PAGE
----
Agree with dog critics
My only regret is that it has taken me so long to comment on the flippant, scofflaw article about Pastorius Park in your April 5 issue. Since Susan, Mike and Brad (Thursday, April 12) have done such a fine job of pointing out the foolishness of the Local’s article and the arrogance of the Pastorius dog owners, I will simply add the following:
I’m not just a dog lover, but, with my wife, an owner of two dogs, whom we view as members of the family. We admittedly spoil them and enjoy doing that but we do not intentionally inflict their presence or ours on the surrounding neighborhood. My own feeling is that if you really love dogs, you and your dog behave as good neighbors, thereby making life easier for everyone, including the dogs, maybe even especially the dogs. Keeping your dog on leash, except where leashes are specifically not required, is basic courtesy and basic good sense.
The attitudes demonstrated by dog owners in Pastorius Park have been a thorn in my side for years. We went to that particular park once and only once with our Lab. People were holding limp leashes as their dogs ran, walked, cavorted, and sometimes behaved in threatening ways to people and other canines.
No one was bitten while we were there, no one was knocked down. Nevertheless it was an unfriendly environment, an environment in which anything might happen, and an environment in which, as far as I could see, only our Lab, my wife, and I were not in violation of the law.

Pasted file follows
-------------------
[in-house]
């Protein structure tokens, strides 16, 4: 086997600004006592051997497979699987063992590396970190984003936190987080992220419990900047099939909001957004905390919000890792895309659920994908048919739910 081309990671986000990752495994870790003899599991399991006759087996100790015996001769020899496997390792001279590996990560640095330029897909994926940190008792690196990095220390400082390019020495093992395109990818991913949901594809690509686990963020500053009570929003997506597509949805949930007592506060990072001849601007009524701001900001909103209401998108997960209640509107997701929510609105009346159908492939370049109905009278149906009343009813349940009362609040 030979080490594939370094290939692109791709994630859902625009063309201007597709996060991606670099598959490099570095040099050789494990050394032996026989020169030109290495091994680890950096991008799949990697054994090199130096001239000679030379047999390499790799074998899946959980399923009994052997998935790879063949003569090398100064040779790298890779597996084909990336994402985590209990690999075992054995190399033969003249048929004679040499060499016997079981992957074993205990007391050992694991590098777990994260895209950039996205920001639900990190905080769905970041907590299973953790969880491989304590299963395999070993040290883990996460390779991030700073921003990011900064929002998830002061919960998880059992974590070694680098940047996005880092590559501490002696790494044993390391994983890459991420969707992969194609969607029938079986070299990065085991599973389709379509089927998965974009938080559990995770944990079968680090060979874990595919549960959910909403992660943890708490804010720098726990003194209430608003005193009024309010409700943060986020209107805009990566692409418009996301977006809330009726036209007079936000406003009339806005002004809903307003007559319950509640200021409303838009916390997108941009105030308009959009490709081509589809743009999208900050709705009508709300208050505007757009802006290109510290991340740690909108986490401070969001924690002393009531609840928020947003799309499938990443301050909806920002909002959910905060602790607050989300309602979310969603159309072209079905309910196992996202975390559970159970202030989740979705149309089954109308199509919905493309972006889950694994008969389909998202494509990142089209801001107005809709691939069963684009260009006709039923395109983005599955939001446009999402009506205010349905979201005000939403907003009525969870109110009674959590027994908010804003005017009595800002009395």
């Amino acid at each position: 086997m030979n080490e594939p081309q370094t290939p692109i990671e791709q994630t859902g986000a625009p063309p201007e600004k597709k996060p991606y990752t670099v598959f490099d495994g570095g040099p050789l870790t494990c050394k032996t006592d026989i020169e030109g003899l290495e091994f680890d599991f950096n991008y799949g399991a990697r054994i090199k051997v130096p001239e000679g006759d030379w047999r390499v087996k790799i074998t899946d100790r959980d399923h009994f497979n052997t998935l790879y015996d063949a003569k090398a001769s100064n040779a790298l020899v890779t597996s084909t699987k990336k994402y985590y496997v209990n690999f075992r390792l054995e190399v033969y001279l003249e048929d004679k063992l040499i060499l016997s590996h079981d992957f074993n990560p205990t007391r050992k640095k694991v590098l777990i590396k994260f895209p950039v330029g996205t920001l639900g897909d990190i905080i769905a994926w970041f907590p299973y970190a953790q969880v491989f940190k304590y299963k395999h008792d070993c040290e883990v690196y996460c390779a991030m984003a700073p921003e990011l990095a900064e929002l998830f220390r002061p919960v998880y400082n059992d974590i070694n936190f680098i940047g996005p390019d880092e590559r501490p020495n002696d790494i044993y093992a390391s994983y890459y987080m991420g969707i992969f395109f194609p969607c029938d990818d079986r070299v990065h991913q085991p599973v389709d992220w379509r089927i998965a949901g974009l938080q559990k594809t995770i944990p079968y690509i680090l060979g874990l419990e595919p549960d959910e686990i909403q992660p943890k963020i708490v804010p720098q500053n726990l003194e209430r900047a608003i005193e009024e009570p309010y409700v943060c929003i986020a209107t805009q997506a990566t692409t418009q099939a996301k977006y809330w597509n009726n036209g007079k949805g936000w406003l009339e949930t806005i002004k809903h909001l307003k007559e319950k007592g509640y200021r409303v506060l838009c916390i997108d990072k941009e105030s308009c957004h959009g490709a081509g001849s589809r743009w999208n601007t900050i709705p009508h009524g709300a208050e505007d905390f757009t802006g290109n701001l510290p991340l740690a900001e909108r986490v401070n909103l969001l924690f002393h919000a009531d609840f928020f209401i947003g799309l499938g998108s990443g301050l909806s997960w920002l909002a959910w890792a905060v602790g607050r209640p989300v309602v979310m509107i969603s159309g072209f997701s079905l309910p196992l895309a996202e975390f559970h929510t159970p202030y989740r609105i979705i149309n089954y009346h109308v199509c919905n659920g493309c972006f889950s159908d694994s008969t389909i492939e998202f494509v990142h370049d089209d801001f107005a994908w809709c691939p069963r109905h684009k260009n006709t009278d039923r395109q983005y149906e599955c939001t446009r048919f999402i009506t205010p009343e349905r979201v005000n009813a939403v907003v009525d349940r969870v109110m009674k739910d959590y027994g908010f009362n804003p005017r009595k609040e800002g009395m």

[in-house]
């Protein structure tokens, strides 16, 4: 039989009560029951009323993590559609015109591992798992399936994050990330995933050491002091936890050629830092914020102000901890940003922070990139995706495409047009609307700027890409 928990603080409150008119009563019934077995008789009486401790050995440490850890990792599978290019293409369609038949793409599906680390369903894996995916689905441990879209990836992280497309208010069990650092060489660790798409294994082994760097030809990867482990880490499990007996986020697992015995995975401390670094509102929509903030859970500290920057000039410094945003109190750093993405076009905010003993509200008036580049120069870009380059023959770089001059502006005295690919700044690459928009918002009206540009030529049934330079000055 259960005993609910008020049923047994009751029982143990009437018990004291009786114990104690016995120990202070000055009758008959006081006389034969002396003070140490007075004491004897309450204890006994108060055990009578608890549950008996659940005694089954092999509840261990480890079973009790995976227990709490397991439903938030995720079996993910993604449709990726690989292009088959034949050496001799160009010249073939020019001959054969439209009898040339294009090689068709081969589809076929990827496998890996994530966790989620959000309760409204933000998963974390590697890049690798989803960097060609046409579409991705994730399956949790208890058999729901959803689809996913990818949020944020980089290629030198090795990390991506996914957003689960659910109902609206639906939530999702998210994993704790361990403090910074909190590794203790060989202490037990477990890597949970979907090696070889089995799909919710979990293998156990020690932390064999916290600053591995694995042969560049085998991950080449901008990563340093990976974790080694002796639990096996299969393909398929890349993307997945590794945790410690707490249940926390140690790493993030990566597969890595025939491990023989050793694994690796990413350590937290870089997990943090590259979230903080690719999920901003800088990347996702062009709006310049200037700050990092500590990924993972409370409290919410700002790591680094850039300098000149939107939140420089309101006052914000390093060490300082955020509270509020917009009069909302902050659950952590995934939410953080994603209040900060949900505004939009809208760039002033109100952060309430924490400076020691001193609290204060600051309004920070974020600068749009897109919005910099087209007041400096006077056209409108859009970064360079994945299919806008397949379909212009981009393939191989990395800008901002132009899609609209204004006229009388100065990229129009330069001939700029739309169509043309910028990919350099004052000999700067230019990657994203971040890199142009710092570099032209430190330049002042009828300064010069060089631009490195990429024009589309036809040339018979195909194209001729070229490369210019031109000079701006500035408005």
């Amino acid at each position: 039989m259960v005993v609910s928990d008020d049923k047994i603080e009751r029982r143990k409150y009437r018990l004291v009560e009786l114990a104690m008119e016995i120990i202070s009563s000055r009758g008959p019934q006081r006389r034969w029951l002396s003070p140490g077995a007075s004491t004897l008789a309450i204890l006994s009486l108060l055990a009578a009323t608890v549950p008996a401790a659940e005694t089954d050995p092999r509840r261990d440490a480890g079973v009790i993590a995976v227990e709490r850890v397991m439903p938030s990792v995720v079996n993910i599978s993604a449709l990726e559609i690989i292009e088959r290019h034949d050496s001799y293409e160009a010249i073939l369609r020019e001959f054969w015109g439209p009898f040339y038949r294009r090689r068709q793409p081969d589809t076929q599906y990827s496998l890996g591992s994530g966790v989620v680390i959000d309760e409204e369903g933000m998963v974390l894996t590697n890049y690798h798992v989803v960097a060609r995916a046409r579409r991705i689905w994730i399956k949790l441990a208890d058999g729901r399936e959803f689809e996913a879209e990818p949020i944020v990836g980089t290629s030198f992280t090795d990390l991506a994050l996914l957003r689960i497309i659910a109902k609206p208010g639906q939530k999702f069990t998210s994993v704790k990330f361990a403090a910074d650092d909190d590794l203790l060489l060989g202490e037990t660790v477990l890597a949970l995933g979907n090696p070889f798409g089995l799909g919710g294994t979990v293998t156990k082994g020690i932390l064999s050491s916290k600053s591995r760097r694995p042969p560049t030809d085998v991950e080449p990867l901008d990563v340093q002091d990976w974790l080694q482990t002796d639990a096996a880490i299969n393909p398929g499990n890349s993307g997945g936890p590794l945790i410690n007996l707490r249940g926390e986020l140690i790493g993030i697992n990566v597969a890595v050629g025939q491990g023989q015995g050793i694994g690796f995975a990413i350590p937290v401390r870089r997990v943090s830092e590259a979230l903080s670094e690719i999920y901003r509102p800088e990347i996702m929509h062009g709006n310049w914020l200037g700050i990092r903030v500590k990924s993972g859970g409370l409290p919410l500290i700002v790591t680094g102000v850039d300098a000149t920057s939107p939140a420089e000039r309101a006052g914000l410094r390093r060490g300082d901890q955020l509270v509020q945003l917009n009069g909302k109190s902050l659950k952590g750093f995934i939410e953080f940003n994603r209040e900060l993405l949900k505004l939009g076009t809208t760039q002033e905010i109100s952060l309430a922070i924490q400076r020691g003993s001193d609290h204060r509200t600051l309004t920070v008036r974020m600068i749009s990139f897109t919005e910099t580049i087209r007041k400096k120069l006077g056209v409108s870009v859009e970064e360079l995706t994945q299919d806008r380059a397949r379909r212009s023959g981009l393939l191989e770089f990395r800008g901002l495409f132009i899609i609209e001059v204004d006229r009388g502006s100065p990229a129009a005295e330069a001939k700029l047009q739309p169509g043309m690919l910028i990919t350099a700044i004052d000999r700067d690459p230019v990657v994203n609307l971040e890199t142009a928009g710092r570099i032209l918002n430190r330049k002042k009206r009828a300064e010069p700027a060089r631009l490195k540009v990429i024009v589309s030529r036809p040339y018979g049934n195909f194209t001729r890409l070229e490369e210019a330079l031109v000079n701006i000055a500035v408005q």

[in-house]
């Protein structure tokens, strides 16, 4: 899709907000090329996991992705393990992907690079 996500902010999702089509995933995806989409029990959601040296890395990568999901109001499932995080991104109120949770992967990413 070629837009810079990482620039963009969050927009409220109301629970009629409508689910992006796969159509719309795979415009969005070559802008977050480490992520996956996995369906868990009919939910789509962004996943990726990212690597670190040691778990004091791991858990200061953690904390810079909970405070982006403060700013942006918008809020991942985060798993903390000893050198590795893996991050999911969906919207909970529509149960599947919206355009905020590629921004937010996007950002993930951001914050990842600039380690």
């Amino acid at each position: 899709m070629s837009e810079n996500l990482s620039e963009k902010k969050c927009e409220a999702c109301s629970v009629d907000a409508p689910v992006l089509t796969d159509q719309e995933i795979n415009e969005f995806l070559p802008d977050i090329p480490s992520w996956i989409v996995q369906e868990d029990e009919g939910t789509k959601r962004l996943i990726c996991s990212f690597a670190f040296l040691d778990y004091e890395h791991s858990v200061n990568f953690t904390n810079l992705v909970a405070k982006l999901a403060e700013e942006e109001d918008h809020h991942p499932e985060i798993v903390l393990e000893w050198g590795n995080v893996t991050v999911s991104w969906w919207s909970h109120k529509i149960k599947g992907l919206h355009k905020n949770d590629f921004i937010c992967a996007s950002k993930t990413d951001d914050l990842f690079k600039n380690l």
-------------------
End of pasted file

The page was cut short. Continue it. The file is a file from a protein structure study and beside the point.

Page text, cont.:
On the one Sunday morning that we were in Pastorius, dog owners sipped coffee, socialized with each other, and seemingly ignored their dogs. Not incidentally, more than a few people did not pick up after the dogs. How could they? They weren’t paying any attention to what their dogs were doing.
As a grandfather, I understand Brad’s concern about his 2-year-old. As someone who knows a boy who is “deathly afraid of dogs” due to a long ago incident with an unleashed dog, I empathize with Brad’s daughter. As for Mike’s and Susan’s comments, I’m so glad you said all that you did.
Sad to see Morais leaving
I recently attended a Founding Members’ Reception given by the Musehouse for Literary Arts. The event was held at the Chestnut Hill Hotel and the food by Chestnut Grill, service and conversation was fabulous.
The highlight was a reading by Chestnut Hill resident (and soon to be New Yorker) Richard C. Morais from his bestseller,” The Hundred-Foot Journey,” about a young Indian chef who becomes a Parisian star. As a ‘foodie’ and a writer, I am thoroughly enjoying the novel.
I understand Mr. Morais has been an ardent supporter of Musehouse since it opened a year or so ago.
I am happy for Richard as he pursues his writing career, but sorry to learn that he is leaving our community. When I do another book signing, I hope to bring with me the humility, patience and generosity that Mr. Morais shared with his audience.